Make mine to go: How to write for mobile
It’s not easy to get the word out on a 3.5-x-6.5-inch screen. In fact, reading your webpage on an iPhone can feel like reading War and Peace through a keyhole.
And no wonder:
- Reading on a mobile device cuts comprehension by 48 percent, according to University of Alberta research.
- Visitors read 30-milliseconds-a-word slower on smartphones, says usability expert Jakob Nielsen.
- But although mobile reading takes longer, people spend half the time on mobile sites as they do on desktops, according to a study by the Nielsen Norman Group.
In this environment, how do we reach readers online? Best practices for web and mobile copywriting can help. In fact, just 3 simple tweaks have been proven in the lab to boost usability more than 124 percent. In this workshop, you’ll learn to write webpages that draw mobile and desktop visitors to your site; help them read faster, remember more, understand better, find what they’re looking for and enjoy the experience enough to come back.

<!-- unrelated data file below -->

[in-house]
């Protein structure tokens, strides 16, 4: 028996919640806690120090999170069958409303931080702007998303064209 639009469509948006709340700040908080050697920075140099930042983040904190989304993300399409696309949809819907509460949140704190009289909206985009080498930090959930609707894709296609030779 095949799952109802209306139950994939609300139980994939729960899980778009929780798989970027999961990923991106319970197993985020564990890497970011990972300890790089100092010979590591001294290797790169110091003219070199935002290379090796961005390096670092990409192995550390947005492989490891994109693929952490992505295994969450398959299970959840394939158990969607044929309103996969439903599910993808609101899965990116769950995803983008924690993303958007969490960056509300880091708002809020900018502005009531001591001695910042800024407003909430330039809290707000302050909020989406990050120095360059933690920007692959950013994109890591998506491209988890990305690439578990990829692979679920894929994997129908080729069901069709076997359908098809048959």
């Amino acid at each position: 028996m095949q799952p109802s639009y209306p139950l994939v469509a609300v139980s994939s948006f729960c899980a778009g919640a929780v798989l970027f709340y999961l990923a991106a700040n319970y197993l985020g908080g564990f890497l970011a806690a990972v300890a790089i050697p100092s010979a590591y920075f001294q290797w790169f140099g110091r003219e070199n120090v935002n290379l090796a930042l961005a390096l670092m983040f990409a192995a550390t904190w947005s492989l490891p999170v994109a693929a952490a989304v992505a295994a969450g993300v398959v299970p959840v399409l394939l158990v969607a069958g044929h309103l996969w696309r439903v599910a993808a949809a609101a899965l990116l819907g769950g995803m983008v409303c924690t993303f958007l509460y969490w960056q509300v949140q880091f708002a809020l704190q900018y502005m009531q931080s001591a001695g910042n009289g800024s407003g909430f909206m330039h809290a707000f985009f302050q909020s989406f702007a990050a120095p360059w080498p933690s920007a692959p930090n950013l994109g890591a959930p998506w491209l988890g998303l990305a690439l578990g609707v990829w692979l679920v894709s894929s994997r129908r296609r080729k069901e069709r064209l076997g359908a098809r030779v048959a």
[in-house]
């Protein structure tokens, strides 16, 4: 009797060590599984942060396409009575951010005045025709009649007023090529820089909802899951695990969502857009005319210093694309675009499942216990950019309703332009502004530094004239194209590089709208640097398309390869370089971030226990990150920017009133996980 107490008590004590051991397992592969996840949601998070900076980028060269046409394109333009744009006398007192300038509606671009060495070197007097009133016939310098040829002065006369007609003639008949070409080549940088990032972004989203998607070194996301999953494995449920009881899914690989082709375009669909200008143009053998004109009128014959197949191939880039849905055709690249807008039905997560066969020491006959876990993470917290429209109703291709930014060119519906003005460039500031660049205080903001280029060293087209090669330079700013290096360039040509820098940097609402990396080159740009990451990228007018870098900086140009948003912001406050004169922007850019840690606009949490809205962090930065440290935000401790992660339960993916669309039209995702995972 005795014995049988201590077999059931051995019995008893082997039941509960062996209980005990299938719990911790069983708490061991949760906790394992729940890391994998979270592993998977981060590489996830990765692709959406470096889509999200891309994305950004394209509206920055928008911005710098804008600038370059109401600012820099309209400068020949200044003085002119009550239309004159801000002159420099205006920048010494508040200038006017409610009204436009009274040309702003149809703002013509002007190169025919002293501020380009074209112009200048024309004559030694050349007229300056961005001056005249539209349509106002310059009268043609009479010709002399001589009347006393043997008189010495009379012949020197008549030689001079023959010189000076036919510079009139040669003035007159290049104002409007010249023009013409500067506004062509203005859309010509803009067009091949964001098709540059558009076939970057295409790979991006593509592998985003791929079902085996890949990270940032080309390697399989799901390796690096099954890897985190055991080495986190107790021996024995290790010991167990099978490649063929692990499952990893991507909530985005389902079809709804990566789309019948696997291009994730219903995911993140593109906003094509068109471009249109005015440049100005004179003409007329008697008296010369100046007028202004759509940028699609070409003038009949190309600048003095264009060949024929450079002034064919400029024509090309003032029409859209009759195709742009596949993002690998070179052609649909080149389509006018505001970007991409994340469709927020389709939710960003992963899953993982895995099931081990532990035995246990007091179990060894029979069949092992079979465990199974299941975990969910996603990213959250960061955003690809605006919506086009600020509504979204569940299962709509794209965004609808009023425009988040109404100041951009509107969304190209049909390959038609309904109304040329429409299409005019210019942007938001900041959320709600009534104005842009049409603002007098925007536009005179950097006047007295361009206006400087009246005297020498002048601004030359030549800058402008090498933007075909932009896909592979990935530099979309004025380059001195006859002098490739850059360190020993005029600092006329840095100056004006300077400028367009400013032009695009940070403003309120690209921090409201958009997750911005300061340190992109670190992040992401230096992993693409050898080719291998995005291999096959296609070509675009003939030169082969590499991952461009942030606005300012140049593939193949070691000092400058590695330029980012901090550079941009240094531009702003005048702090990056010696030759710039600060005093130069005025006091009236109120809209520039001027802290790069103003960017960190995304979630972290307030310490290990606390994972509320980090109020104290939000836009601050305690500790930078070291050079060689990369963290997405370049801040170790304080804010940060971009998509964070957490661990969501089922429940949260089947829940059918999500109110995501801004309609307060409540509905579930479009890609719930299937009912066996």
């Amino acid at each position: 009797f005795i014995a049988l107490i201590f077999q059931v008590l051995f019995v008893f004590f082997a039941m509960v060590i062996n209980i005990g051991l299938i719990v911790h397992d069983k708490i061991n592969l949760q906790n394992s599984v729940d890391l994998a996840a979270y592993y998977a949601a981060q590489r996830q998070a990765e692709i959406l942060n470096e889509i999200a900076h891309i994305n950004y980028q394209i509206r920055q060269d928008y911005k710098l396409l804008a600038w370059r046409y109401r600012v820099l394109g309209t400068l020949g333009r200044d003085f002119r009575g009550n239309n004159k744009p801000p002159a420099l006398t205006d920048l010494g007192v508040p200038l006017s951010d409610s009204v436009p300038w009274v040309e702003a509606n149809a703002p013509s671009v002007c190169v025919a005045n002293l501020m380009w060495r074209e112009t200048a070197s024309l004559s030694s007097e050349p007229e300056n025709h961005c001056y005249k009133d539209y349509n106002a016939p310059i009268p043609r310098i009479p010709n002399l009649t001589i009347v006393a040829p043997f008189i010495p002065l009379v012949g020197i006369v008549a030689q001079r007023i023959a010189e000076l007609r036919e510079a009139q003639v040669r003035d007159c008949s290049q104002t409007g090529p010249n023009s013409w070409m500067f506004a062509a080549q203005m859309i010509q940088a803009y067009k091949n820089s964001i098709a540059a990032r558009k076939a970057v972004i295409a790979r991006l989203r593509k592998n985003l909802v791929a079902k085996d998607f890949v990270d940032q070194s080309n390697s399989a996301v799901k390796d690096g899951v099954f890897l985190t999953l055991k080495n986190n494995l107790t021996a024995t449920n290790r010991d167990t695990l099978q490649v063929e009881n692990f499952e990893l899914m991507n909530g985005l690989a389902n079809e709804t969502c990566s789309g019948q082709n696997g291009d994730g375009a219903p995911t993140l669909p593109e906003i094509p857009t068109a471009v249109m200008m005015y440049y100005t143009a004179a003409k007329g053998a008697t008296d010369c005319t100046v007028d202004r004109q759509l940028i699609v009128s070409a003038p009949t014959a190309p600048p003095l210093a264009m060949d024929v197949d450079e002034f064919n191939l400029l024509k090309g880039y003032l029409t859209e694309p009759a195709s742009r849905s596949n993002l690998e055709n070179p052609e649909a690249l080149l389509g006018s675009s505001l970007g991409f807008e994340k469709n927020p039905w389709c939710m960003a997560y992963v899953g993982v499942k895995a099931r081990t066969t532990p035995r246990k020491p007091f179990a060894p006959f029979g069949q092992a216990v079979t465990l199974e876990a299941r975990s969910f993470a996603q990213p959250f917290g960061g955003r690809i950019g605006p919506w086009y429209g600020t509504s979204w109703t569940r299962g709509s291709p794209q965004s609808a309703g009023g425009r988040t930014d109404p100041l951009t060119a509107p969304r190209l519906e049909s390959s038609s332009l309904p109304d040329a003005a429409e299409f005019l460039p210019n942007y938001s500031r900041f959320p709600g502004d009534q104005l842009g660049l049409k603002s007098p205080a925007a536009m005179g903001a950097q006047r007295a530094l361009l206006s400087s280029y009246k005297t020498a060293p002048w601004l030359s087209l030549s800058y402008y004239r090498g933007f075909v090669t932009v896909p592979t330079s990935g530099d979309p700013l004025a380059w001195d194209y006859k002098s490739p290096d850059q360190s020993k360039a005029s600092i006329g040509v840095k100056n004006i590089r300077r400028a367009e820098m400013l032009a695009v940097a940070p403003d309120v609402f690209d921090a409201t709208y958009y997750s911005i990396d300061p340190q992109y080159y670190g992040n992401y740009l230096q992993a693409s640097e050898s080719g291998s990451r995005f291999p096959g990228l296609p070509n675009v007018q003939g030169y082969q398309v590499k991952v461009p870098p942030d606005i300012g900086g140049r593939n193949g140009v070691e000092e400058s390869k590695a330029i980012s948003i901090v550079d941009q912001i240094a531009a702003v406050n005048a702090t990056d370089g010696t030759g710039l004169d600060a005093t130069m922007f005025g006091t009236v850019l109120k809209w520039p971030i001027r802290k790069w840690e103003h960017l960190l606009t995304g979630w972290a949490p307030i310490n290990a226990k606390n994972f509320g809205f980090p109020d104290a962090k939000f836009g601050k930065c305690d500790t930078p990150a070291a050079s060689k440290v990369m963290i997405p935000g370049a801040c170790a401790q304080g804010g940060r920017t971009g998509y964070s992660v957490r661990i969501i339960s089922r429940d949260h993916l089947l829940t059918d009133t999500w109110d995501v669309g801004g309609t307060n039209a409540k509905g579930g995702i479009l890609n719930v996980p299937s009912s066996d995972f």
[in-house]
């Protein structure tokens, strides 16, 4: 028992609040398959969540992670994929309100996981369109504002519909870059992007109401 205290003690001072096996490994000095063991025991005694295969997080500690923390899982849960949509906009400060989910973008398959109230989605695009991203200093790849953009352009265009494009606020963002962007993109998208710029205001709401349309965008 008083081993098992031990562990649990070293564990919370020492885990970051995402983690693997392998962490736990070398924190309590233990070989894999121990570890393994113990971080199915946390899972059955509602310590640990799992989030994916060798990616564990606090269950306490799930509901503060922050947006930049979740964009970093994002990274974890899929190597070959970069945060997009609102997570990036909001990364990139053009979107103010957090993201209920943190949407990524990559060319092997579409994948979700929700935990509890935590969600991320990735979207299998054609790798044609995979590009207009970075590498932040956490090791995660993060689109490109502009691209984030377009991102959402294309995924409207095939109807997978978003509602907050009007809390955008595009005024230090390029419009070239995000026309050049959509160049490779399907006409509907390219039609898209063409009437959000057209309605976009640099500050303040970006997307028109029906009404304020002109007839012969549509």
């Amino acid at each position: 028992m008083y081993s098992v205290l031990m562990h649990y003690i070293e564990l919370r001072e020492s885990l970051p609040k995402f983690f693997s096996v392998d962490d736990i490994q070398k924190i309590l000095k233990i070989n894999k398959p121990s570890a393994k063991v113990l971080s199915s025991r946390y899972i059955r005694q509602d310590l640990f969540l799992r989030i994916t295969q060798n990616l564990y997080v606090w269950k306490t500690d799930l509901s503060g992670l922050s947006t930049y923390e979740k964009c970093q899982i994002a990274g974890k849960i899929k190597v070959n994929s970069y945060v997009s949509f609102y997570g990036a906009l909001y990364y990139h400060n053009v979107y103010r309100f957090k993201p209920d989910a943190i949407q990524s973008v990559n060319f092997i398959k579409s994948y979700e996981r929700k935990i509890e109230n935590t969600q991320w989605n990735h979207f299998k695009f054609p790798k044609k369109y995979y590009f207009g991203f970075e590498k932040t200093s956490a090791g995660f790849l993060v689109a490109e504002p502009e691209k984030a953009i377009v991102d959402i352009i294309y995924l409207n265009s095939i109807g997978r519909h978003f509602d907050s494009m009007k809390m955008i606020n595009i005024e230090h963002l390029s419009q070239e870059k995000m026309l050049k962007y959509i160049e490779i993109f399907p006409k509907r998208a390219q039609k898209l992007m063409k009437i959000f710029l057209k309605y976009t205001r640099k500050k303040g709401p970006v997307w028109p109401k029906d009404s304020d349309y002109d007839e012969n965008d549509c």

In this session, you’ll:
- Pass the 1-2-3-4 test. Make sure mobile visitors can get your key messages from just four key elements on your webpage.
- Cut the type of material that makes mobile visitors “visibly angry.”
- Stop publishing a common story form that’s virtually unusable on a smartphone.
- Get mobile visitors past the first screen.
Presenter / Ann Wylie runs a writing, consulting and training firm called Wylie Communications. There, she travels from Hollywood to Helsinki, helping communicators in organizations like NASA, Nike and Nokia polish their skills and find new inspiration for their work. She serves as PRSA’s “national writing coach,” and IABC has named her an All Star Speaker. Her work has earned more than 60 communication awards, including two IABC Gold Quill Awards—the Pulitzer Prizes of business communication.